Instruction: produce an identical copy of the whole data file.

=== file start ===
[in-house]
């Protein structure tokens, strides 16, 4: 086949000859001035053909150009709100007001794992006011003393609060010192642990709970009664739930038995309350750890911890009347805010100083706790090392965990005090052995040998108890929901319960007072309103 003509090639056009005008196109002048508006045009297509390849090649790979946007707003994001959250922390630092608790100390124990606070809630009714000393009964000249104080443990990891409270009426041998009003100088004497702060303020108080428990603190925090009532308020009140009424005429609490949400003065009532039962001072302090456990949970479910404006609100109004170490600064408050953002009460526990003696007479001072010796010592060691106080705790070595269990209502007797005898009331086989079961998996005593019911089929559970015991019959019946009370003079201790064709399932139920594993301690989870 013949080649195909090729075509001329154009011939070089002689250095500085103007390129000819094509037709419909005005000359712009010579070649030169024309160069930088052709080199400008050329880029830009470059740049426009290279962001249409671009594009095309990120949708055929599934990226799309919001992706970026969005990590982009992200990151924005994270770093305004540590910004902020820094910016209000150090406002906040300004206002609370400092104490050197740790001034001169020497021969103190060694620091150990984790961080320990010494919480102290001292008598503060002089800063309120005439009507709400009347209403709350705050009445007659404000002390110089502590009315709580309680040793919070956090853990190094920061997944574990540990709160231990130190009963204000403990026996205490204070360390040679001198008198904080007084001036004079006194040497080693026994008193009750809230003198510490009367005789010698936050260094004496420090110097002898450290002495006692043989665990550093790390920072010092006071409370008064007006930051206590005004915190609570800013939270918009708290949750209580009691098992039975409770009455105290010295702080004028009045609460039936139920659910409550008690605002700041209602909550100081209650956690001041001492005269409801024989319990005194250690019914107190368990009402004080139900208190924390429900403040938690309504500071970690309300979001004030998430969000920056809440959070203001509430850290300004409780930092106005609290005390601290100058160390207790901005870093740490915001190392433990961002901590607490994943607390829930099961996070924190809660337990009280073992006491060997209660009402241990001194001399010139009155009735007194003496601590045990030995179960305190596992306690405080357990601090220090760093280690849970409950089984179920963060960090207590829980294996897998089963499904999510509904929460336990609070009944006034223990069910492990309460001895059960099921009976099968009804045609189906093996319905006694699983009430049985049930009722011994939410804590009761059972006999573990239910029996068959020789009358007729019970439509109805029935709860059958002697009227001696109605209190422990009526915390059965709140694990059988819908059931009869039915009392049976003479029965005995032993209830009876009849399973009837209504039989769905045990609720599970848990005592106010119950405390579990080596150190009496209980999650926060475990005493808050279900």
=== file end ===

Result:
[in-house]
């Protein structure tokens, strides 16, 4: 086949000859001035053909150009709100007001794992006011003393609060010192642990709970009664739930038995309350750890911890009347805010100083706790090392965990005090052995040998108890929901319960007072309103 003509090639056009005008196109002048508006045009297509390849090649790979946007707003994001959250922390630092608790100390124990606070809630009714000393009964000249104080443990990891409270009426041998009003100088004497702060303020108080428990603190925090009532308020009140009424005429609490949400003065009532039962001072302090456990949970479910404006609100109004170490600064408050953002009460526990003696007479001072010796010592060691106080705790070595269990209502007797005898009331086989079961998996005593019911089929559970015991019959019946009370003079201790064709399932139920594993301690989870 013949080649195909090729075509001329154009011939070089002689250095500085103007390129000819094509037709419909005005000359712009010579070649030169024309160069930088052709080199400008050329880029830009470059740049426009290279962001249409671009594009095309990120949708055929599934990226799309919001992706970026969005990590982009992200990151924005994270770093305004540590910004902020820094910016209000150090406002906040300004206002609370400092104490050197740790001034001169020497021969103190060694620091150990984790961080320990010494919480102290001292008598503060002089800063309120005439009507709400009347209403709350705050009445007659404000002390110089502590009315709580309680040793919070956090853990190094920061997944574990540990709160231990130190009963204000403990026996205490204070360390040679001198008198904080007084001036004079006194040497080693026994008193009750809230003198510490009367005789010698936050260094004496420090110097002898450290002495006692043989665990550093790390920072010092006071409370008064007006930051206590005004915190609570800013939270918009708290949750209580009691098992039975409770009455105290010295702080004028009045609460039936139920659910409550008690605002700041209602909550100081209650956690001041001492005269409801024989319990005194250690019914107190368990009402004080139900208190924390429900403040938690309504500071970690309300979001004030998430969000920056809440959070203001509430850290300004409780930092106005609290005390601290100058160390207790901005870093740490915001190392433990961002901590607490994943607390829930099961996070924190809660337990009280073992006491060997209660009402241990001194001399010139009155009735007194003496601590045990030995179960305190596992306690405080357990601090220090760093280690849970409950089984179920963060960090207590829980294996897998089963499904999510509904929460336990609070009944006034223990069910492990309460001895059960099921009976099968009804045609189906093996319905006694699983009430049985049930009722011994939410804590009761059972006999573990239910029996068959020789009358007729019970439509109805029935709860059958002697009227001696109605209190422990009526915390059965709140694990059988819908059931009869039915009392049976003479029965005995032993209830009876009849399973009837209504039989769905045990609720599970848990005592106010119950405390579990080596150190009496209980999650926060475990005493808050279900």